For the past three decades, a wide variety of cryptographic protocols have been proposed to solve secure communication problems even in the presence of adversaries. The range of this work varies from developing basic security primitives providing confidentiality and authenticity to solving more complex, application-specific problems. However, when these protocols are deployed in practice, a significant challenge is to ensure not just security but also privacy throughout these protocols' lifetime. As computer-based devices are more widely used and the Internet is more globally accessible, new types of applications and new types of privacy threats are being introduced. In addition, user privacy (or equivalently, key privacy) is more likely to be jeopardized in large-scale distributed applications because the absence of a central authority complicates control over these applications.
In this dissertation, we consider three relevant cryptographic protocols facing user privacy threats when deployed in practice. First, we consider matchmaking protocols among strangers to enhance their privacy by introducing the "durability" and "perfect forward privacy" properties. Second, we illustrate the fragility of formal definitions with respect to password privacy in the context of password-based authenticated key exchange (PAKE). In particular, we show that PAKE protocols provably meeting the existing formal definitions do not achieve the expected level of password privacy when deployed in the real world. We propose a new definition for PAKE that is tightly connected to what is actually desired in practice and suggest guidelines for realizing this definition. Finally, we answer to a specific privacy question, namely whether privacy properties of symmetric-key encryption schemes obtained by non-tight reduction proofs are retained in the real world. In particular, we use the privacy notion of "multi-key hiding" property and show its non-tight relation with the IND$-CPA property of symmetric-key schemes. We use the experimental result by Gligor et al. to show how a real attack breaks the "multi-key hiding" property of IND$-CPA symmetric-key encryption schemes with high probability in practice. Finally, we identify schemes that satisfy the "multi-key hiding" and enhance key privacy in the real world.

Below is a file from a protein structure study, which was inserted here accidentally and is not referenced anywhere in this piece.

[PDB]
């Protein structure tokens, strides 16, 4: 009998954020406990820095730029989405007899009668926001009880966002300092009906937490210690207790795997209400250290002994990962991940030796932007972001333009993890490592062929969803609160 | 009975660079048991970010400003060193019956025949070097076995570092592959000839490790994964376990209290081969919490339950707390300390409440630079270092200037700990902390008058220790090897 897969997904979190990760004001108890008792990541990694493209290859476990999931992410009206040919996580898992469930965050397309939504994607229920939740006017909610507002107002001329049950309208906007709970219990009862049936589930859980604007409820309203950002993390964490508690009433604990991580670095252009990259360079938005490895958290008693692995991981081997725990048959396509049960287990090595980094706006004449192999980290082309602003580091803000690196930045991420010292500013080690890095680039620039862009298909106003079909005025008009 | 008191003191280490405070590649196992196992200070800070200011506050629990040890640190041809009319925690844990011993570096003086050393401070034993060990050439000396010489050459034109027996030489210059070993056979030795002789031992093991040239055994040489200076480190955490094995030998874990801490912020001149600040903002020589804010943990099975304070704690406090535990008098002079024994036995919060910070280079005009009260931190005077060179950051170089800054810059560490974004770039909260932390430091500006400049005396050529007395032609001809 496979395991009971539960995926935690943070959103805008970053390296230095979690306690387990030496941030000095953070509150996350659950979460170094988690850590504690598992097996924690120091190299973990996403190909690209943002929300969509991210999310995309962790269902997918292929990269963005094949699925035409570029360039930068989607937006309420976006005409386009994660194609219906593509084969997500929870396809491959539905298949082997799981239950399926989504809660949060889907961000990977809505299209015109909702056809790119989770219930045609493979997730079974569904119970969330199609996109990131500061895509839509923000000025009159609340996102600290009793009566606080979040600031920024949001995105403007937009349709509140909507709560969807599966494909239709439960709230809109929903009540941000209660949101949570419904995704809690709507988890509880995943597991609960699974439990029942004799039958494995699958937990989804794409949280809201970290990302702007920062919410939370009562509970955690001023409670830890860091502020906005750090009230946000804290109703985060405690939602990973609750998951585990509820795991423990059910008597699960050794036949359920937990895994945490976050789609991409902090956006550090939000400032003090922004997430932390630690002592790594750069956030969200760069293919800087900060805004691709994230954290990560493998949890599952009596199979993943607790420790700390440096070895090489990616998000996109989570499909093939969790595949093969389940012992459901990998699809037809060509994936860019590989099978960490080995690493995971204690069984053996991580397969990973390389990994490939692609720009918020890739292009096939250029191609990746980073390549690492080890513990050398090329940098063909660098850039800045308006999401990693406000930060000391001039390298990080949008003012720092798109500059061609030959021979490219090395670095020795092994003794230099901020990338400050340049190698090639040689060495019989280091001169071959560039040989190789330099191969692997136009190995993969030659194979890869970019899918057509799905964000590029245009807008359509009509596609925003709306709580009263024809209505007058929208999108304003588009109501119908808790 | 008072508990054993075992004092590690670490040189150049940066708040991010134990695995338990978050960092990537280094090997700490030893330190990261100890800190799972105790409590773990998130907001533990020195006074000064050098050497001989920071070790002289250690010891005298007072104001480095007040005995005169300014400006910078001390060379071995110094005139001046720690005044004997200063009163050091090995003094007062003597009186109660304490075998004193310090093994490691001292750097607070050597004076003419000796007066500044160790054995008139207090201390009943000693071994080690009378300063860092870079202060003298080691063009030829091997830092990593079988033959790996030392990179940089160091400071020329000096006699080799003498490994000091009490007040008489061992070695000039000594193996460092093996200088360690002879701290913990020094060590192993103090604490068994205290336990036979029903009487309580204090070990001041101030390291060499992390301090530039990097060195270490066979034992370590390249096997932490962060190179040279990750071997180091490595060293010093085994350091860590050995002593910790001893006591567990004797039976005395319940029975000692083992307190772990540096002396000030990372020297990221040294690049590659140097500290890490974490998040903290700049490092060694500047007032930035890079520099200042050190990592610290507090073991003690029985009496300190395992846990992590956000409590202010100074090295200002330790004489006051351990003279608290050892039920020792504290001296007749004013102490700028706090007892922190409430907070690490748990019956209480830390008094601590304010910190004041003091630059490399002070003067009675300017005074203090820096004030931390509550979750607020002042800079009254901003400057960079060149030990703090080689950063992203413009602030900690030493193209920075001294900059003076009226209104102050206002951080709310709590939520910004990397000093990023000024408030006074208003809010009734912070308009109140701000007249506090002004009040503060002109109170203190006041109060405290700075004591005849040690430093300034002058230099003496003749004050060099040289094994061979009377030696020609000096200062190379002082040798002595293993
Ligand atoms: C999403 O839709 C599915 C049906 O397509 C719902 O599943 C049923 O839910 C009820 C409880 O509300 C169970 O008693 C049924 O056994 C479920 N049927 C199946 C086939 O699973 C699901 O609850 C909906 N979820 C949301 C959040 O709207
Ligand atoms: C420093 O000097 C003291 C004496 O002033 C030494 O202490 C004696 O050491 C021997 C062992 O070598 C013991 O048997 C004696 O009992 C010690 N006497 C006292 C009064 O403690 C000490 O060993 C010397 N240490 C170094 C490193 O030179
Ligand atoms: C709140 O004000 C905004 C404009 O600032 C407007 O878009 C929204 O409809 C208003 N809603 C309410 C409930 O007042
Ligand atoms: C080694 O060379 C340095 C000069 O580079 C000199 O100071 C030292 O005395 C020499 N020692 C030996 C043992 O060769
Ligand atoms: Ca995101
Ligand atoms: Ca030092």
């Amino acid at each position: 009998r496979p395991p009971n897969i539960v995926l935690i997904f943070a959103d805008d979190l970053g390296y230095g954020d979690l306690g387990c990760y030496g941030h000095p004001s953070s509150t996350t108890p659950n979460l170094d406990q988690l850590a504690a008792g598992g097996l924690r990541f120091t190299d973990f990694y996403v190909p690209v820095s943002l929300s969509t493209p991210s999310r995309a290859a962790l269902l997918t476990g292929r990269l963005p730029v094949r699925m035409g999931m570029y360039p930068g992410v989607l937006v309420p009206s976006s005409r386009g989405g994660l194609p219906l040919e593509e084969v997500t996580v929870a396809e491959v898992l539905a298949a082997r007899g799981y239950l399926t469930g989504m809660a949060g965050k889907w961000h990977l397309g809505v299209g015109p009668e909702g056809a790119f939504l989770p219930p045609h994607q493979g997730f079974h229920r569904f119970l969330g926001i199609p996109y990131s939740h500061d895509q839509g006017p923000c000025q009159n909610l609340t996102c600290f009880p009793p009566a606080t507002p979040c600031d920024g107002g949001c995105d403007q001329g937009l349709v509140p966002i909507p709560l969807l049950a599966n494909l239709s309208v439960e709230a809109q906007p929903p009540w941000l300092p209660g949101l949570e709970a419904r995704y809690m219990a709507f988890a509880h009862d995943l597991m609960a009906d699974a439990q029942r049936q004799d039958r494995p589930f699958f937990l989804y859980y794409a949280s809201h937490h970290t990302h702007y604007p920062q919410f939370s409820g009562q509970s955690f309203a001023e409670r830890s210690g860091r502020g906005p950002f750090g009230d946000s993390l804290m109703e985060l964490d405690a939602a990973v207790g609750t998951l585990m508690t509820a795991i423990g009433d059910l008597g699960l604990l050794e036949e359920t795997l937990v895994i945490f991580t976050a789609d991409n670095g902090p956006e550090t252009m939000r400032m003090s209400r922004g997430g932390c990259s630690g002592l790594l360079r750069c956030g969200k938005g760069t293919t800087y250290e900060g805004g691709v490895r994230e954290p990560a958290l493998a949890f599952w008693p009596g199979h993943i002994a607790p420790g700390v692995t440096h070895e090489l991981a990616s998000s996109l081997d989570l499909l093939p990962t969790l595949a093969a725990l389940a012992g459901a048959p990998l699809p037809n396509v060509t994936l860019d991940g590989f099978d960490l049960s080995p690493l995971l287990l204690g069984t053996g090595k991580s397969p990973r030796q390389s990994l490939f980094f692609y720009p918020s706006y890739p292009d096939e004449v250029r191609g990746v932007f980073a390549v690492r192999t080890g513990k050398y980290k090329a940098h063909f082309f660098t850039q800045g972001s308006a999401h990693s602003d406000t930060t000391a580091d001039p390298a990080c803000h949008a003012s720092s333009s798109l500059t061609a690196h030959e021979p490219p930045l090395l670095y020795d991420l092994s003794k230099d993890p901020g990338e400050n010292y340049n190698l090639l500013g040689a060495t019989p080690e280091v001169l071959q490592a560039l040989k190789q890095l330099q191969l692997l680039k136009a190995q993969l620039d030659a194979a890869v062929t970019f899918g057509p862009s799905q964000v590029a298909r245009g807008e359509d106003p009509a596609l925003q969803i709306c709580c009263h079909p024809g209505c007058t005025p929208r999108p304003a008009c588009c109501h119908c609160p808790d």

|Advisor:||Gligor, Virgil D., Shankar, Udaya|
|Commitee:||Perlis, Donald, Qu, Gang, Washington, Lawrence C.|
|School:||University of Maryland, College Park|
|School Location:||United States -- Maryland|
|Source:||DAI-B 70/06, Dissertation Abstracts International|
|Keywords:||Cryptography, Passwords, Practice, Privacy, Private keys|
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